Upper and lower breakeven prices are COW expiration prices that would result in a current delta spread with no profit or loss. Volatilities described by the breakeven spreads as percentage of strike prices, and implied volatilities calculated by the Black-Scholes option price model, show that the volatility curves are skewed — higher at each end and lower where the strike price equals the underlying asset price. A similar pattern of skewness appears on “Cattle volatility smiles” (below). Breakeven spread percentages for the different strikes follow smooth curves down toward a ratio of 0.96 for futures price-to-strike price.
When we analyze live cattle and lean hog call options for three expiration dates on Aug. 24, 2012, we see that the two highest curves belong to October and June lean hogs, while December live cattle forms the bottom curve. In the middle are December hogs as well as October and June live cattle. The cattle price curves are close enough together that the small difference may have suggested calendar spreads on Aug. 24, selling June live cattle futures and buying October.
Heights of the option price curves as a percentage of the strike price that equals the current December futures price indicate the comparative volatilities shown below:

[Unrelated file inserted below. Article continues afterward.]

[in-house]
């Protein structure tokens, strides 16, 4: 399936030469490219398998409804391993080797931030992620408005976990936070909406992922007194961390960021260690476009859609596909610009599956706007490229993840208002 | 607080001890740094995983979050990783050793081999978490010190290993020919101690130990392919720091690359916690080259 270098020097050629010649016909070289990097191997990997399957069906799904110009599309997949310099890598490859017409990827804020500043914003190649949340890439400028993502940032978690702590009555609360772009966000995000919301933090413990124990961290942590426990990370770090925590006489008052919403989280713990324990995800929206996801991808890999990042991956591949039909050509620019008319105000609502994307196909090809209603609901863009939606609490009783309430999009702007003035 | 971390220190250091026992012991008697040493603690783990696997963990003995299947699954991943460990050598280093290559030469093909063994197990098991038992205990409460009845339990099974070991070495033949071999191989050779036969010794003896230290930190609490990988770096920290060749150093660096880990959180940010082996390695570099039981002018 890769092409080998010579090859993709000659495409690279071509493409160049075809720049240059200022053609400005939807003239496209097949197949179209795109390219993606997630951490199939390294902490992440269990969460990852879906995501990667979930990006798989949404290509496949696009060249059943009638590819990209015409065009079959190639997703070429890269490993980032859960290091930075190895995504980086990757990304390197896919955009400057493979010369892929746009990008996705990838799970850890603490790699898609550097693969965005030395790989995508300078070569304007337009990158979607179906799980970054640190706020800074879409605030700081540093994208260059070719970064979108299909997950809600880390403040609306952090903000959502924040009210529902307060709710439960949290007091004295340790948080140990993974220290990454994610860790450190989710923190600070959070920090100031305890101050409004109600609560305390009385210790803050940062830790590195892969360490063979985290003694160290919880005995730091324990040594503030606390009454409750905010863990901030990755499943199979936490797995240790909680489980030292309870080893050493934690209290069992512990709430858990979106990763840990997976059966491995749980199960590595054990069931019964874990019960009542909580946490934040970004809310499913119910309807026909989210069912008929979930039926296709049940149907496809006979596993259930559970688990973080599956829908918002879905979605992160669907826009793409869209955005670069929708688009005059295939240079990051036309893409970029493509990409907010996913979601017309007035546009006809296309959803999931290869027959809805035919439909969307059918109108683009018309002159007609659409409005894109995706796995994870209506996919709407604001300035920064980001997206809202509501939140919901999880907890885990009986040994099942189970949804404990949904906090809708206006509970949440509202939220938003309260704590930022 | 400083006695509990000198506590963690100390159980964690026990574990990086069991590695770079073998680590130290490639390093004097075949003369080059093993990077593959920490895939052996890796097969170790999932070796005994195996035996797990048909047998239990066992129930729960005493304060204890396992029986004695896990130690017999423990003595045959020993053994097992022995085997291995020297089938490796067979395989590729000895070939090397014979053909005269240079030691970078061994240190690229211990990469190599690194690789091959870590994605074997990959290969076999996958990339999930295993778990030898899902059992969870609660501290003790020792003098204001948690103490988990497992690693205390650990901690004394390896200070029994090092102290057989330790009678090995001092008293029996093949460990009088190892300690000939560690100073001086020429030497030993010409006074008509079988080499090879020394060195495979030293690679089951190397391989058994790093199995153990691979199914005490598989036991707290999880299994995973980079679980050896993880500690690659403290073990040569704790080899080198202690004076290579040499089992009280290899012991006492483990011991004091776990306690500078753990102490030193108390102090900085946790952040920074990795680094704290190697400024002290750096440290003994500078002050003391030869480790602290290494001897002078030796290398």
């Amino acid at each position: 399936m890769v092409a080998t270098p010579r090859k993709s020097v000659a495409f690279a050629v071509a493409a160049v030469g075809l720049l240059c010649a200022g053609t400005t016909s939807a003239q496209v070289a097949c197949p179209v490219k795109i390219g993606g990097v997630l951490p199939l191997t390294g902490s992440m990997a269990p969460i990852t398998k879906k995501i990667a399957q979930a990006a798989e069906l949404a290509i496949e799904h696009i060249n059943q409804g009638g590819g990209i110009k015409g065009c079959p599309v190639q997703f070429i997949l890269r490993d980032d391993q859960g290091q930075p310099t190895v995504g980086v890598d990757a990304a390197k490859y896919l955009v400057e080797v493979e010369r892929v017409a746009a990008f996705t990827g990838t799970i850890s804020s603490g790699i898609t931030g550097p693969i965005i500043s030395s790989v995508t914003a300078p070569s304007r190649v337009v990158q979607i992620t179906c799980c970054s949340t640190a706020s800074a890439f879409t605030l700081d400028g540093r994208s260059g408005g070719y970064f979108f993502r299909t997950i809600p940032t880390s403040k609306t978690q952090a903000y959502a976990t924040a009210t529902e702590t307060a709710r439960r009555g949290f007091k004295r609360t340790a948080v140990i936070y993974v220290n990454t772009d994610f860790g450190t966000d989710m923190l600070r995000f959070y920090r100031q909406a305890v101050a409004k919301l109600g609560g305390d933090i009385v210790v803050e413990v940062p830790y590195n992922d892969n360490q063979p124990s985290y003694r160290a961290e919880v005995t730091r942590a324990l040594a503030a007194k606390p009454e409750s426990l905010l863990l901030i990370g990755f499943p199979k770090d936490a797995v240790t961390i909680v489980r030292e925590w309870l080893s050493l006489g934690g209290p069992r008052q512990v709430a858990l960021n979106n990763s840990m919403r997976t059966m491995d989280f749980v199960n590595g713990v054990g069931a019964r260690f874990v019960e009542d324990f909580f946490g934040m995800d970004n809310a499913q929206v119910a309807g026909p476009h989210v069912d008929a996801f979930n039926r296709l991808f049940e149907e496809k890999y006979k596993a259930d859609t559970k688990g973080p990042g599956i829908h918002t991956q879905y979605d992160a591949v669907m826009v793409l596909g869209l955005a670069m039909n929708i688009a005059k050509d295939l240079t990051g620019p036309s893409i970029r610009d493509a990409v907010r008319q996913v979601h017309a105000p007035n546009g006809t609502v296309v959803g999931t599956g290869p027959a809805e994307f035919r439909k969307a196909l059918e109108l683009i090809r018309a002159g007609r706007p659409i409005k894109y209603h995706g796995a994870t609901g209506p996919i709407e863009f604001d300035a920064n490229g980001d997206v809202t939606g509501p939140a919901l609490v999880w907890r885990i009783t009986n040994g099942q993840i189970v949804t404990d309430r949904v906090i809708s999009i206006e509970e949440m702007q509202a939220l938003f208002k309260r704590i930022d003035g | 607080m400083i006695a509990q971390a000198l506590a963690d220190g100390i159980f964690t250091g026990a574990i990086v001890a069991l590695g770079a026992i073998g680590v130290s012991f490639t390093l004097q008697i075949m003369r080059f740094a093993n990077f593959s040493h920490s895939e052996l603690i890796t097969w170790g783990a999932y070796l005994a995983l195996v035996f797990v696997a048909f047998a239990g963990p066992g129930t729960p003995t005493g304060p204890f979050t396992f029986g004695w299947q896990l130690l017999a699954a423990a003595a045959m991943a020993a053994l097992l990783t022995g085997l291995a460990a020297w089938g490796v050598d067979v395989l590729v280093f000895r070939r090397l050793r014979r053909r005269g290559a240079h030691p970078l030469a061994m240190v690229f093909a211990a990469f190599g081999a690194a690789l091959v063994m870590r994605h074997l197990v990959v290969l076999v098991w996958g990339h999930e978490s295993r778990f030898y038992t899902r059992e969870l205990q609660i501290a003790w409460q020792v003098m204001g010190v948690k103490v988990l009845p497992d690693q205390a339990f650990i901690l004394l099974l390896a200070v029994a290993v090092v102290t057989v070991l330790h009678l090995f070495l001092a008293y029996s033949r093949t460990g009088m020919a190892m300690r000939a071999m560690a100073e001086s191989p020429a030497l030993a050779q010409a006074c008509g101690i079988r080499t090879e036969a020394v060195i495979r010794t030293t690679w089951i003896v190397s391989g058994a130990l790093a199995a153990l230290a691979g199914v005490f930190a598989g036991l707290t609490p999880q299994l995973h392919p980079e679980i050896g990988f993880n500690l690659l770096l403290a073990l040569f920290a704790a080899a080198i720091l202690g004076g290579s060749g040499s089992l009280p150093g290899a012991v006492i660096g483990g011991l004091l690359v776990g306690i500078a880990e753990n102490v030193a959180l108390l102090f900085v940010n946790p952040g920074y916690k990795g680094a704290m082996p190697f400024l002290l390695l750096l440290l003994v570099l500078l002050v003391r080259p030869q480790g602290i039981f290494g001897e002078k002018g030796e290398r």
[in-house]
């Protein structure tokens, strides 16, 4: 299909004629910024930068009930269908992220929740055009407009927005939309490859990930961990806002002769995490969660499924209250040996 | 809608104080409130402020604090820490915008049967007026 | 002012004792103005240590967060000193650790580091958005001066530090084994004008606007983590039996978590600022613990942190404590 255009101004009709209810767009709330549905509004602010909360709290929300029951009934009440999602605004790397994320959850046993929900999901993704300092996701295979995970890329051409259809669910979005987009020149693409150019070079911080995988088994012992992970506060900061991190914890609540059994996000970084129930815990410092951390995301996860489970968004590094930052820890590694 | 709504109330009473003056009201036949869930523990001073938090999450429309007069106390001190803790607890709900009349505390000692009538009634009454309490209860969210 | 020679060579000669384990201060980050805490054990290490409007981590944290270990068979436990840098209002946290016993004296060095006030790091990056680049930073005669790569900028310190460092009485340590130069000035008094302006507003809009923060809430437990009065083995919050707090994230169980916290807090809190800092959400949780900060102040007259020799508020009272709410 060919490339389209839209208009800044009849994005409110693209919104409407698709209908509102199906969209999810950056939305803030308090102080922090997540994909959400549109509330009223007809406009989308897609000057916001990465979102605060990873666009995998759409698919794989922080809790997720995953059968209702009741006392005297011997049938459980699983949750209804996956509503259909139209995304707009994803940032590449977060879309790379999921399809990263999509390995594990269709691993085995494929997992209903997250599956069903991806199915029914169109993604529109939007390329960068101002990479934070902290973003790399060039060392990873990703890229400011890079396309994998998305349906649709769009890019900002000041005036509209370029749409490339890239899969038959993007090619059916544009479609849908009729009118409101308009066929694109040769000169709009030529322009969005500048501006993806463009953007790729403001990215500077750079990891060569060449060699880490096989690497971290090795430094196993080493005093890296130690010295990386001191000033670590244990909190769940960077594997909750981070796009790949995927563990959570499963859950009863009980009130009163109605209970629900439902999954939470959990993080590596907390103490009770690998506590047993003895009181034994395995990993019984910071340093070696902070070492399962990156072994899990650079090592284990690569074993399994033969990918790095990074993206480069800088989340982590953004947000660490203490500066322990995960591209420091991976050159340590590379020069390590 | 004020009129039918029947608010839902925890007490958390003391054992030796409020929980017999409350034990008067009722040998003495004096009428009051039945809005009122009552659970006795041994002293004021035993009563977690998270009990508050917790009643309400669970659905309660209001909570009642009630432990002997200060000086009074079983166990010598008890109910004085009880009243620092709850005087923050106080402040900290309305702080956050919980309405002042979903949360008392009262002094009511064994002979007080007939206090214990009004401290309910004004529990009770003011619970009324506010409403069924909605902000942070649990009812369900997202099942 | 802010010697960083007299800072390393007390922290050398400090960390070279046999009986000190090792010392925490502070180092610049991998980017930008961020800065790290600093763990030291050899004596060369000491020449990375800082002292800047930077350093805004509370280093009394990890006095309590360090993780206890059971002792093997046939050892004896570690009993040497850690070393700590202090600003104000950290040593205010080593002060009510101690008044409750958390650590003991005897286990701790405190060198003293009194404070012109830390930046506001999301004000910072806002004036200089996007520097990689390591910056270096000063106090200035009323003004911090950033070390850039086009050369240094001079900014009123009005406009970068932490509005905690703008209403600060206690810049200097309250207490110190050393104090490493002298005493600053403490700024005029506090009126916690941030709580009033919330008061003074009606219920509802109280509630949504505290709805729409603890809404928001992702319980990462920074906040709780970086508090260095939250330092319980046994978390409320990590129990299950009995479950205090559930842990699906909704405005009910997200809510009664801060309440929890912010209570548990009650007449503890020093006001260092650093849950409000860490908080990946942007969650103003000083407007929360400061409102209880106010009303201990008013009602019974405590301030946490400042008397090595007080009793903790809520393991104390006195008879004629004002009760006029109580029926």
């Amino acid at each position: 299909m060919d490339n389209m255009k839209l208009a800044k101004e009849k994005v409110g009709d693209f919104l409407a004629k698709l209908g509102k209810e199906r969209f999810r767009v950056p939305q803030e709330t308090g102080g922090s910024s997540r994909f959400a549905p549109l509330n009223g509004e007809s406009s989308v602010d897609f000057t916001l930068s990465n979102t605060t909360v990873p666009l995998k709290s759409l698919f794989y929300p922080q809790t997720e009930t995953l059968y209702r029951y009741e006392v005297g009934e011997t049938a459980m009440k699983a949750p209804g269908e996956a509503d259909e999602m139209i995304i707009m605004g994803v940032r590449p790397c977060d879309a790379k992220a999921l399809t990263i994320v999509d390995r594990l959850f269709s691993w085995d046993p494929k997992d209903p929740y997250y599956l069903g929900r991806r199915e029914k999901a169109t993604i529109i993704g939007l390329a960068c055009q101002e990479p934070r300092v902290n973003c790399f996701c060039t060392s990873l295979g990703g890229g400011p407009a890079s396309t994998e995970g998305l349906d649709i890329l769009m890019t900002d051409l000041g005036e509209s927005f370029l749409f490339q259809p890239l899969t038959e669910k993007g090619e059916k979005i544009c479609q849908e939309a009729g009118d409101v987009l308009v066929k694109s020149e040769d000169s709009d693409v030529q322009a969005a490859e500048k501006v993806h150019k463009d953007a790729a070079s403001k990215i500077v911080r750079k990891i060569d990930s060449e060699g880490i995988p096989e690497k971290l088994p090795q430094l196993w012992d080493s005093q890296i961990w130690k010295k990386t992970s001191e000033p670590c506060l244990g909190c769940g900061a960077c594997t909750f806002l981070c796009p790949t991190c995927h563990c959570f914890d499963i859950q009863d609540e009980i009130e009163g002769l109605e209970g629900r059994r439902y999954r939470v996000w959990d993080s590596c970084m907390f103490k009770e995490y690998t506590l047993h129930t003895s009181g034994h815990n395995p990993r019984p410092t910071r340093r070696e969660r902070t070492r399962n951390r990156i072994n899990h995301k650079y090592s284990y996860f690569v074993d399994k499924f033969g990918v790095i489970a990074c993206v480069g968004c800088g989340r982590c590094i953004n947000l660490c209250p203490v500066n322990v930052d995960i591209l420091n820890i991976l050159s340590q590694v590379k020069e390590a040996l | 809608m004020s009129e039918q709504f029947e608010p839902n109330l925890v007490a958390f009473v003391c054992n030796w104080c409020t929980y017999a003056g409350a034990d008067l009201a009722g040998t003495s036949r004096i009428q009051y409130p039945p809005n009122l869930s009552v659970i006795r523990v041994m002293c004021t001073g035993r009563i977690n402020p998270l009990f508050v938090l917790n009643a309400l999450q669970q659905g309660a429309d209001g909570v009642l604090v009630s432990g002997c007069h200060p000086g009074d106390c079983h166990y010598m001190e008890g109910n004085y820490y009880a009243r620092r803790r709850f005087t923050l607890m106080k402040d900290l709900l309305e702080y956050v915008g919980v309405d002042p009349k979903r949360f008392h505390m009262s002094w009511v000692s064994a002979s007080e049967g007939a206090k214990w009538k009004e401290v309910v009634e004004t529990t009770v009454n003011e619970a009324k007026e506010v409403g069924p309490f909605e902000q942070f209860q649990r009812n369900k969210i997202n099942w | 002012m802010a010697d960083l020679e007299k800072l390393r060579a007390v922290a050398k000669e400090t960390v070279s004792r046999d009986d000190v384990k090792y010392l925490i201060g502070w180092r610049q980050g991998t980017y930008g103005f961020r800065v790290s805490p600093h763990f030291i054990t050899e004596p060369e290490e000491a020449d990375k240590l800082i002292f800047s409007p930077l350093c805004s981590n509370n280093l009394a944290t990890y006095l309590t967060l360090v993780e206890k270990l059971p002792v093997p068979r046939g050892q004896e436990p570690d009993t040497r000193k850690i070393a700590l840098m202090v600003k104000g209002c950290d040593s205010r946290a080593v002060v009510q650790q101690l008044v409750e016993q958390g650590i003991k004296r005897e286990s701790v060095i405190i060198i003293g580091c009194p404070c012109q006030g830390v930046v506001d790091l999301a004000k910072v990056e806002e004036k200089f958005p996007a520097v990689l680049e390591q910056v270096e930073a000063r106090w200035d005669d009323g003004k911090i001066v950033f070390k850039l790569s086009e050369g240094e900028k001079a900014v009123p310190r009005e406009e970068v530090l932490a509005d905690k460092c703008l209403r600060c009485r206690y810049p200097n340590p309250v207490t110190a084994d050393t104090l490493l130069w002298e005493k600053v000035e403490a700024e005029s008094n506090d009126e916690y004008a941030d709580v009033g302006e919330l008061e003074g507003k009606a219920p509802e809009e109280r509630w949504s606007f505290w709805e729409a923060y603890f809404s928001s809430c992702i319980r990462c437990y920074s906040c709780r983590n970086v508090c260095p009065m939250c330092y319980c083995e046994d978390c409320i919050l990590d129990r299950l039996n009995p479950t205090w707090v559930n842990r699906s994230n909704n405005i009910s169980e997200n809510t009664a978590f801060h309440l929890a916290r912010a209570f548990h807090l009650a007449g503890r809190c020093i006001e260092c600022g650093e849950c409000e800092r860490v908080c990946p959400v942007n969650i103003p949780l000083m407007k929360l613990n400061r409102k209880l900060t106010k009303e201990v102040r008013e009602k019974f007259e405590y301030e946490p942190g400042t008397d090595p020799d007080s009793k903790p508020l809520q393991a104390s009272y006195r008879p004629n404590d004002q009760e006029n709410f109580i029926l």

|Expiration||Lean hogs||Live cattle|
“COW and combo” showed that the two price series move closely in terms of percentage price changes, so we should find that their volatilities are similar. On Aug. 30, 2012, a Black-Scholes option price evaluation resulted in the standard deviation of annual returns for the January 2013 COW calls of 0.120. A similar analysis of December 2012 live cattle and lean hog call options showed standard deviations of 0.111 and 0.215, respectively. A weighted average of the livestock implied volatilities is 0.152. Thus, the volatilities are similar as they should be, with the combo result perhaps elevated because of the recent movement in lean hog futures.
Continuing analysis of the COW, live cattle and lean hog price changes should produce profitable trades. The universe of ETNs is large, and the same analysis might be applied to an increasing number of exchange-traded securities whose values depend on a wide range of underlying assets. In any case, the objective is not a completely accurate matching of the ETN price movements, but instead an estimate that includes the primary causes of ETN price changes.
Paul Cretien is an investment analyst and financial case writer. His e-mail is PaulDCretien@aol.com.